The councils that risk running out of cash reserves
BBC reveals 11 local authorities on track to ‘fully exhaust’ their emergency funds within four years
Almost a dozen English councils are at risk of using up all of their emergency cash reserves if current spending trends continue, it has emerged.
According to the BBC, the Chartered Institute of Public Finance and Accountancy (Cipfa) found that 11 local authorities will have “fully exhausted” their cash savings within four years if they do not “top them up”.
The Local Government Association (LGA) says that “systematic underfunding” by the Government has left councils having to choose between either dipping into these reserves to plug funding gaps or further cutting back local services.
LGA Councillor Richard Watts has warned that the situation is “unsustainable” and “does nothing to address the systemic underfunding that they face”.
“Ongoing funding gaps are simply too big to be plugged by reserves,” he said.
But the Government says councils have had access to extra funding this year and are responsible for their own finances.
What are cash reserves?
Cash reserves - money held back for specific projects or emergencies, such as flooding - are seen as a measure of financial security. Councils across the UK manage this money by dividing it between two pots - useable reserves and unusable reserves.
Useable reserves consist of money that each council has set aside to provide services such as rubbish collection and for its day-to-day running, while the unusable reserves pot contains funds that cannot be used to provide services.
The unusable reserves hold funds that have “unrealised gains or losses”, including assets such as buildings whose value changes over time, and there “may also be commitments linked to these assets such as loans or maintenance needs”, explains the West Suffolk Council website.
“The funds held in the unusable reserves fund can only be unlocked and turned into usable money if the assets are sold,” the site says.
Why are some councils running out of money?
Under the Conservative-Lib Dem coalition government that ruled from 2010 to 2015, local councils were ordered not to “hoard” billions of pounds in their reserves.
But Cipfa has warned councils that while balancing the annual budget by drawing on general reserves may be “viewed as a legitimate short-term option”, it is “not normally prudent for reserves to be deployed to finance recurrent expenditure”.
However, cuts to government grants have left a number of local authorities facing a shortfall, with some dipping into their reserves to balance the budget. A total of 39 councils have reported having the equivalent of less than 10% of what they spent in 2017-18 available in reserve.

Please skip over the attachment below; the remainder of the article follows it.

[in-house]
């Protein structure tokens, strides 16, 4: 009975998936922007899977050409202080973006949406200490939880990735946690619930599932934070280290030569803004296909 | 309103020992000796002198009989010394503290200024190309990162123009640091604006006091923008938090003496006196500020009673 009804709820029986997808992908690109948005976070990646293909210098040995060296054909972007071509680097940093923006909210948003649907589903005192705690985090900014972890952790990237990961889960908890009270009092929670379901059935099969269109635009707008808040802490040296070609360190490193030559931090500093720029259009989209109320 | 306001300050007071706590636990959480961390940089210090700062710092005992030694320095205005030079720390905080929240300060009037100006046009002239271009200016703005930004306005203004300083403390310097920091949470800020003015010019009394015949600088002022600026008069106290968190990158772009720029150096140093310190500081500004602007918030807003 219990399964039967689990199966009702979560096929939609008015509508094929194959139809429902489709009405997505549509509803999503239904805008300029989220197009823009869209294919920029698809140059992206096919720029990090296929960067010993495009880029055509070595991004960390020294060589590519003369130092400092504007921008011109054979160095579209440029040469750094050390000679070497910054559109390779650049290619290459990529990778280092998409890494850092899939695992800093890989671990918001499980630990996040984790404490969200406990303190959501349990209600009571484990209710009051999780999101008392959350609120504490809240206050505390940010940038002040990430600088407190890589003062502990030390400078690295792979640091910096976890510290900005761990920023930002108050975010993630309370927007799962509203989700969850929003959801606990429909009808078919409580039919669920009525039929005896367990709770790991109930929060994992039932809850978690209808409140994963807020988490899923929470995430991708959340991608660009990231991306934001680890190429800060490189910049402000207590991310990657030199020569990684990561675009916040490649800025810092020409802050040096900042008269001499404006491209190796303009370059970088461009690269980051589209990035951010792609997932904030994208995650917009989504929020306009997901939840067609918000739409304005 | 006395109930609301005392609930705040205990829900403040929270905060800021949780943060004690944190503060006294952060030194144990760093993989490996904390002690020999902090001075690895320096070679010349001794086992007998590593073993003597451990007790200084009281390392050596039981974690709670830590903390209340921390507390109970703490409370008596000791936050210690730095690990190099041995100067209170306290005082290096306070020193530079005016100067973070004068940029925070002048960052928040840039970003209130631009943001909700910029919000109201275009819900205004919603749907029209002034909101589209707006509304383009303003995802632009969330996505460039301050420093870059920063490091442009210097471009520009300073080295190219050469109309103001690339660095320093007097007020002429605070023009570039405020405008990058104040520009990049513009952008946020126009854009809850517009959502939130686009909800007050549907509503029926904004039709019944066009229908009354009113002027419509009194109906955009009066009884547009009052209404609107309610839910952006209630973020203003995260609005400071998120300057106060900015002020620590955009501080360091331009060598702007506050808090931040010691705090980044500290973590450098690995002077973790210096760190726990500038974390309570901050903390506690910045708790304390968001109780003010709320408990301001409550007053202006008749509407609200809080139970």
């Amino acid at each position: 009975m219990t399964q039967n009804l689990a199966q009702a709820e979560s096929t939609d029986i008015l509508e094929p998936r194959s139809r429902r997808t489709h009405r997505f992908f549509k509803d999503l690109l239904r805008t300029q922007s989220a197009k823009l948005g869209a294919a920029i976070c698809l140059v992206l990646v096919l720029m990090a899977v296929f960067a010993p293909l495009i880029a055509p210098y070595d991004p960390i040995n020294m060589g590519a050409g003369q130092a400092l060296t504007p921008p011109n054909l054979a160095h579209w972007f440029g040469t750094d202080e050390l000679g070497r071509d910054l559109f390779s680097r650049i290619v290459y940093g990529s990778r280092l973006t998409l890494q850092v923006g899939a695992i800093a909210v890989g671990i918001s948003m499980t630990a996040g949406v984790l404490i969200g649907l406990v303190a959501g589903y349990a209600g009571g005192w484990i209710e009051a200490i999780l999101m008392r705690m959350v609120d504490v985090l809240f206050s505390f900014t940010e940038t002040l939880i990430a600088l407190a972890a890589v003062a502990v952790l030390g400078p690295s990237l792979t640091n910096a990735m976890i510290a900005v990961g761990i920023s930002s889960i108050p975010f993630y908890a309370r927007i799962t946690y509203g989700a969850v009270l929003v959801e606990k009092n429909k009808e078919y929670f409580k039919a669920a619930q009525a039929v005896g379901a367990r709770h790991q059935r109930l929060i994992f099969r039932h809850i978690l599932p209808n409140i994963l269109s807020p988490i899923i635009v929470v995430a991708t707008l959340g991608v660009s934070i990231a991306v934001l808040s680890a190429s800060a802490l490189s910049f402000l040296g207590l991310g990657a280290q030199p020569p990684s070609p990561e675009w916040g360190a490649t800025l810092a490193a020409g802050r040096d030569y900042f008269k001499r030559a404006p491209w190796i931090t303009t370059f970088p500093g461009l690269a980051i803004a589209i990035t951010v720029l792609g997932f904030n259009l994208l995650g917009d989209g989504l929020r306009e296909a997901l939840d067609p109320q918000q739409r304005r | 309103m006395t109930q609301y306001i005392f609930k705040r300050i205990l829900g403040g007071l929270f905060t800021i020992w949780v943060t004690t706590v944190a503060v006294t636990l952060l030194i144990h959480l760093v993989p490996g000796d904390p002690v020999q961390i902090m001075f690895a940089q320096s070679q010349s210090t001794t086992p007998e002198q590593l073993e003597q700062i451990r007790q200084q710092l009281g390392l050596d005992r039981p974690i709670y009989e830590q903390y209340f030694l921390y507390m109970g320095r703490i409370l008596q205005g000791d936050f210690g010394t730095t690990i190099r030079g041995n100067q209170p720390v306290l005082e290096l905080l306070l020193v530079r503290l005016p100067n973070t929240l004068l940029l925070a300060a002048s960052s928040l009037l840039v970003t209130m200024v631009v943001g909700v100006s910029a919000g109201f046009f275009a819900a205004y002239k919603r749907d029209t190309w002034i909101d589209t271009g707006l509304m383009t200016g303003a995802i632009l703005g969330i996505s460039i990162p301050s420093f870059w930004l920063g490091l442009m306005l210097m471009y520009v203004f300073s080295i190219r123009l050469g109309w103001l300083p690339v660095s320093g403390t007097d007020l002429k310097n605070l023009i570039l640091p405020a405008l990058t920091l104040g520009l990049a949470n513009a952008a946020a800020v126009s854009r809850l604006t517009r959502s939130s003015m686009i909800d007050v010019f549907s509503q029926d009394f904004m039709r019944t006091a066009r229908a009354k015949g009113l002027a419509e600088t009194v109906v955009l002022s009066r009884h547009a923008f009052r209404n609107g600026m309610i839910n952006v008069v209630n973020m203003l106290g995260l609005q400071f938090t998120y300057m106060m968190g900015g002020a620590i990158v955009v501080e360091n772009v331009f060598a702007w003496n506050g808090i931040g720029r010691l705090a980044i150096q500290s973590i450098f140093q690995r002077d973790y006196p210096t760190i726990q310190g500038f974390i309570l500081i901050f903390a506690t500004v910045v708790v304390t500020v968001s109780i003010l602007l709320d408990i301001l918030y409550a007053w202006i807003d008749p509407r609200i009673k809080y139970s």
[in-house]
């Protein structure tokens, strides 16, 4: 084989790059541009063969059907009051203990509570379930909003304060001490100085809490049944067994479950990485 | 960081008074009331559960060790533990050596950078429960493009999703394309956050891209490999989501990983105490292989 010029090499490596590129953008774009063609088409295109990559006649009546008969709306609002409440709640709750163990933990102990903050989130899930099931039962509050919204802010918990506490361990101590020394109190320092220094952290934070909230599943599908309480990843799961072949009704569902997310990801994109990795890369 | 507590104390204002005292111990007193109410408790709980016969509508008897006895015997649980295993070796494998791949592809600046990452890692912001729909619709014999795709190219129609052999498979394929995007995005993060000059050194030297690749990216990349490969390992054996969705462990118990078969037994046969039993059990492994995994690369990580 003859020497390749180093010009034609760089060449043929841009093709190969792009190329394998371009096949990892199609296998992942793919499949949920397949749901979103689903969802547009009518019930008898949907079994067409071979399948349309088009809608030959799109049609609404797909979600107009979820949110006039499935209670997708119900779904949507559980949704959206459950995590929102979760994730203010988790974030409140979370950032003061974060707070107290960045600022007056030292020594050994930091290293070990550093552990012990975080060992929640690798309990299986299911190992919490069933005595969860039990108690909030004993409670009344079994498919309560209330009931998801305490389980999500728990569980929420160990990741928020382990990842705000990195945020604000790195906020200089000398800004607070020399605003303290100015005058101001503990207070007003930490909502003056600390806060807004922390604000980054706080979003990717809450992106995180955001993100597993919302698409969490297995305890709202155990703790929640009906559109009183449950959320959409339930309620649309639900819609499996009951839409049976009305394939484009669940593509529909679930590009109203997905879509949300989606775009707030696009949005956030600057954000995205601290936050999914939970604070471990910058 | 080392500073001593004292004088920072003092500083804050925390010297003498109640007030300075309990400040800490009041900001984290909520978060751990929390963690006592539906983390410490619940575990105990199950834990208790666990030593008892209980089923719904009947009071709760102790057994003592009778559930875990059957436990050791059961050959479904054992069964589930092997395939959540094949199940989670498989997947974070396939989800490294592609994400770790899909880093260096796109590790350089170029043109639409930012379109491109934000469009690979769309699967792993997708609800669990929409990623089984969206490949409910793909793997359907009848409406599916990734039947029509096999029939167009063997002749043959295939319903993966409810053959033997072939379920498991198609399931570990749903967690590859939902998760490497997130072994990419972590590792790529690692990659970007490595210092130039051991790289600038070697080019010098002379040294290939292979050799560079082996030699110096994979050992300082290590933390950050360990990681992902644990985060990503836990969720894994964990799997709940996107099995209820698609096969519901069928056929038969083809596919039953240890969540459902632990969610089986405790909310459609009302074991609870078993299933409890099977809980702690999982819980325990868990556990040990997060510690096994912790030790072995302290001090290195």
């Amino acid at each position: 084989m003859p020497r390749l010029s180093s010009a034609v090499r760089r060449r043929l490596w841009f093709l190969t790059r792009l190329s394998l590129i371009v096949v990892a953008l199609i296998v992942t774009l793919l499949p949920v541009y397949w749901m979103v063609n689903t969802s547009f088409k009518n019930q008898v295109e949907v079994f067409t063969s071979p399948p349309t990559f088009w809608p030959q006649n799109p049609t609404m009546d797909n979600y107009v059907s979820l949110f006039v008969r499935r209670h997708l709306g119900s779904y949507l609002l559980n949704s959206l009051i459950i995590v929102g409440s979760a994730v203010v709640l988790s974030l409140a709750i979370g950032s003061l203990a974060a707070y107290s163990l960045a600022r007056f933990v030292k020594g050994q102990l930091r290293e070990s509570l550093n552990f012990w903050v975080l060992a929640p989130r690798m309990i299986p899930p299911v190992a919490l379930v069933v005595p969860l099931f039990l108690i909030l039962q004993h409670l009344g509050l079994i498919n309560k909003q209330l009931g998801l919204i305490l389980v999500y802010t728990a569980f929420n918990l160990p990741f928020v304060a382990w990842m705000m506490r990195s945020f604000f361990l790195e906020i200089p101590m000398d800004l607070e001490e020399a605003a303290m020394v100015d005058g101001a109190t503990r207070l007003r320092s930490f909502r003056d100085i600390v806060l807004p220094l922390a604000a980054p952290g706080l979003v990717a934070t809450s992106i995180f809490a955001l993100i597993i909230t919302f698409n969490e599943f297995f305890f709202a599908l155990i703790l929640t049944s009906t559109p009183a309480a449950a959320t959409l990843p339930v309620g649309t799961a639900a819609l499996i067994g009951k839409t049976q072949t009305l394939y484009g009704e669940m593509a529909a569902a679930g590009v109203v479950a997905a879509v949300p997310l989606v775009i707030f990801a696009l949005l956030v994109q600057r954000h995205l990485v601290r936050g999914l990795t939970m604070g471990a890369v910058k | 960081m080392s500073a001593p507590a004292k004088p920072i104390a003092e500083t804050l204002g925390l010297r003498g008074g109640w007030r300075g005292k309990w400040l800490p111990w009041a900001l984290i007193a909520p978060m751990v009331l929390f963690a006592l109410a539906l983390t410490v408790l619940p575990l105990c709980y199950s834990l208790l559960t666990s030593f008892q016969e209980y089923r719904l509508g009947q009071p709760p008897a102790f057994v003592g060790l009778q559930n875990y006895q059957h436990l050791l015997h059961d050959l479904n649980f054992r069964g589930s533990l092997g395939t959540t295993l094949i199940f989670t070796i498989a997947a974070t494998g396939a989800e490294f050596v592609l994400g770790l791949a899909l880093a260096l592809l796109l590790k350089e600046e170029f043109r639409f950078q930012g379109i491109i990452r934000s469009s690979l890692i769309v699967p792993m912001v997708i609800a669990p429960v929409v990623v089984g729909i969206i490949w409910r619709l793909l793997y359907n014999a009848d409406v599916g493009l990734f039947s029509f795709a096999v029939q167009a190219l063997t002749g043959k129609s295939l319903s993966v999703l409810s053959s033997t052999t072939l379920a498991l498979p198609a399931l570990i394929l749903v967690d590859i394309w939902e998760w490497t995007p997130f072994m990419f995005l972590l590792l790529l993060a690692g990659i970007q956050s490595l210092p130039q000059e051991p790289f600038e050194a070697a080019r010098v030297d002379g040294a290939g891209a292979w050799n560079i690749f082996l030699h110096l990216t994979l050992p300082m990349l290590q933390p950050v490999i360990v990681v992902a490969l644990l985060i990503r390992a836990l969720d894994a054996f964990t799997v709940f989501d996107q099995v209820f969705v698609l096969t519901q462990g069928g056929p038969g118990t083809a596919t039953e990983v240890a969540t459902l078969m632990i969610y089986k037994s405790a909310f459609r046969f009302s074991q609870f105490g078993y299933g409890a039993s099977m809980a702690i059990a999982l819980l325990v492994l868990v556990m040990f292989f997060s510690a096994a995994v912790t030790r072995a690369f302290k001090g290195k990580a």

Professor Tony Travers of the London School of Economics told the BBC: “We did see many councils reserves increased during 2017-18, but the pressure on budgets is not going to go away and for some the need to make further use of reserves is going to be unavoidable.”
Which councils are most at risk?
The new analysis reveals that 11 of the 152 major English councils are at risk of using up all of their reserves within four years.
The hardest hit is Northamptonshire County Council, which has recorded a 91% drop in reserves and which was forced to stop non-essential spending during 2017-18.
The other struggling local authorities are Somerset County Council, Rotherham Council, Thurrock Council, Croydon Council, Stoke-on-Trent City Council, Sutton Council, Knowsley Council, Greenwich Council, Medway Council and the Council of the Isles of Scilly.
What have the councils said?
Many of the councils listed by the BBC insist they are not running out of cash and that their spending patterns are “planned”.
Northamptonshire County Council, which has gone millions of pounds over budget, said there had been “an improvement and stabilisation” during 2018-19, with £20m going back into reserves.
Thurrock Council, reported to have spent 58% of its reserves, said it was in “one of the strongest financial positions of any unitary authority” in England and had frozen council tax. “Earmarked reserves do not represent the council’s financial strength in any way and to use them to suggest otherwise is misleading and incorrect,” said deputy leader Councillor Shane Hebb.
Meanwhile, a government spokesperson said that this year’s local government finance settlement included extra funding for local services, and added that councils are “democratically elected bodies responsible for making their own financial decisions and managing their resources”.
“All local authorities are required to hold sufficient unallocated reserves to meet unexpected financial risks,” the spokesperson noted.